I recently finished watching the final season of Longmire. Like most television police programs, there’s a healthy and unrealistic dose of drama and leaves you wondering … How did he get away with that? Do you know how much paperwork that would require?
But it’s entertainment and I found it thoroughly entertaining.
The final episode ends with the main character Sheriff Walt Longmire retiring. He knows it’s time to move on and enjoy retirement. While he heads up a small department with a rather large county, he never seemed to be able to staff it adequately (for unknown reasons). He did a heck of a job as a lawman, but the one thing Walt never really did have a plan for his replacement. He never mentored anyone to take his place. So he tells his daughter, a lawyer with no law enforcement experience, to run for sheriff. Now, because this is a fictitious show, the lack of foresight, and the challenges it may impart, is all part of the entertainment.
But the hubris of not thinking about the agency once he is gone is all too real and common. It’s got me thinking, especially as it pertains to wellness.
All across this country, law enforcement agencies protect and serve with tailored programs designed to meet the needs of their communities. Programs range from welfare checks to major crimes taskforces to community outreach. Every effort requires care. What happens when the officers who make these programs possible retire or quit? Quite simply, problems happen. Tasks that may seem routine or unimportant in fact require diligence and experience. In many cases, there is required work being done that leadership is totally unaware of.
But someone else will take over!
Perhaps. But when people leave, they take with them their experience and relationships. So even if you have people lining up to take over, getting them trained takes time. In some cases, the replacement won’t be a good fit. Now what? Will someone else take over?
The fact is this: Many departments have more officers retiring and quitting than they can backfill. There are also the lateral transfers, often city cops are fleeing to county and local municipalities. I am a strong proponent of officer health and wellness, so I am especially concerned about officer wellness programs falling apart as good folks leave.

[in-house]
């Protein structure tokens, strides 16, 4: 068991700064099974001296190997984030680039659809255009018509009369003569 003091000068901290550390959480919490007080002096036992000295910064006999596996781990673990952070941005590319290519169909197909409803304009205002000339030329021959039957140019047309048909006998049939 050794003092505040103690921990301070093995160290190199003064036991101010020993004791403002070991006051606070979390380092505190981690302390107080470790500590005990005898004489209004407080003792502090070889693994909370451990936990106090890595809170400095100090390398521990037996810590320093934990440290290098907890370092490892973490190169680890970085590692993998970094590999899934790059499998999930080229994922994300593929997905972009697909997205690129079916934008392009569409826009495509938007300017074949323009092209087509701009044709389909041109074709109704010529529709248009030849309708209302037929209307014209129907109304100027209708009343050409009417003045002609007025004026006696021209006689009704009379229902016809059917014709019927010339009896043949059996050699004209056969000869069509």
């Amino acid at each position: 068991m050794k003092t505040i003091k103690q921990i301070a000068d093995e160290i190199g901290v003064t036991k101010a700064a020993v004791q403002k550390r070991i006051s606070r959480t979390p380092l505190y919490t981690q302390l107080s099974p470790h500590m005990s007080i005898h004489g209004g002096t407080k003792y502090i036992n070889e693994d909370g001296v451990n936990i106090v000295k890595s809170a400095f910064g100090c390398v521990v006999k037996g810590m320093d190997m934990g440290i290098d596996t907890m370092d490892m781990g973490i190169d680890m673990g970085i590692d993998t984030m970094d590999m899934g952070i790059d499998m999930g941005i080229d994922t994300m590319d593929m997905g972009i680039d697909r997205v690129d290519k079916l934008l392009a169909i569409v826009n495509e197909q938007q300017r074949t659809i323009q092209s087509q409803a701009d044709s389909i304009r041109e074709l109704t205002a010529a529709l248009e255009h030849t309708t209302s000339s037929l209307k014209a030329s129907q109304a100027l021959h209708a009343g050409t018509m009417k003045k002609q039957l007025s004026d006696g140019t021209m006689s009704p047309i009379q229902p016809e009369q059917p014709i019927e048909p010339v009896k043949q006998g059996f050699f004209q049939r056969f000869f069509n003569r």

Not every officer is interested in wellness initiatives. What’s great, in my experience, is that they don’t need to be. There’s almost always an officer or a small group of officers who are passionate about wellness who lead these essential services. Because of these passionate few, the many have resources available if and when they need them.
Once you cease to plan for the future, you are heading for failure
Now, what happens when this cadre of wellness advocates burns out, retires or quits? What happens to your crisis intervention training (CIT)? Your peer support team? Your wellness initiatives and EAP?
But someone else will take over!
As a wellness leader you should know better than most that it takes a rare combination of skills, experience, passion and knowledge to do your work well. If you leave behind a shell of the former program, that’s your legacy too.
For better or worse, every program that’s making a difference nowadays must document its successes. It’s the only way to sustain support. This is doubly important for wellness programs, which have the stigma of being “nonessential,” “intangible,” “soft” and so forth. At minimum, you need to articulate the benefits. Better still is to study and document them.
Here’s why. I have a friend and colleague who ran one of the premier peer support programs in the country at his state police agency. He was truly a pioneer, working on these issues back in the 1990s, when almost no one else was. When he finally retired, he had a handpicked successor trained to replace him and carry on the effort. What happened, however, is his retirement provided leadership an excuse to reduce support for his programs. Participation faltered. Soon enough it all disappeared.
Or consider CIT. It doesn’t take much for these programs to fail. Chasing grant funds is nonstop. Trainers get busy and burn out. Given the elevated profile of CIT in the community, you’ll want to secure multiple funding sources and have multiple, rotating trainers facilitating training. Curriculum should be documented to ensure fidelity between trainers. I personally would recommend two trainers per CIT section, if possible.
You can’t control who becomes chief or mayor or president. You can, however, pick a protégé and you should be training that person every day. Not only will you be helping to solidify your legacy, you will also have a trusted right hand; someone to take the load off you. Choose some with drive, determination and initiative, rather than someone who simply goes with the flow. Better yet, create a community of enthusiasts who support and praise wellness efforts (and who will likely continue to do so after you’re gone). Because once you cease to plan for the future, you are heading for failure.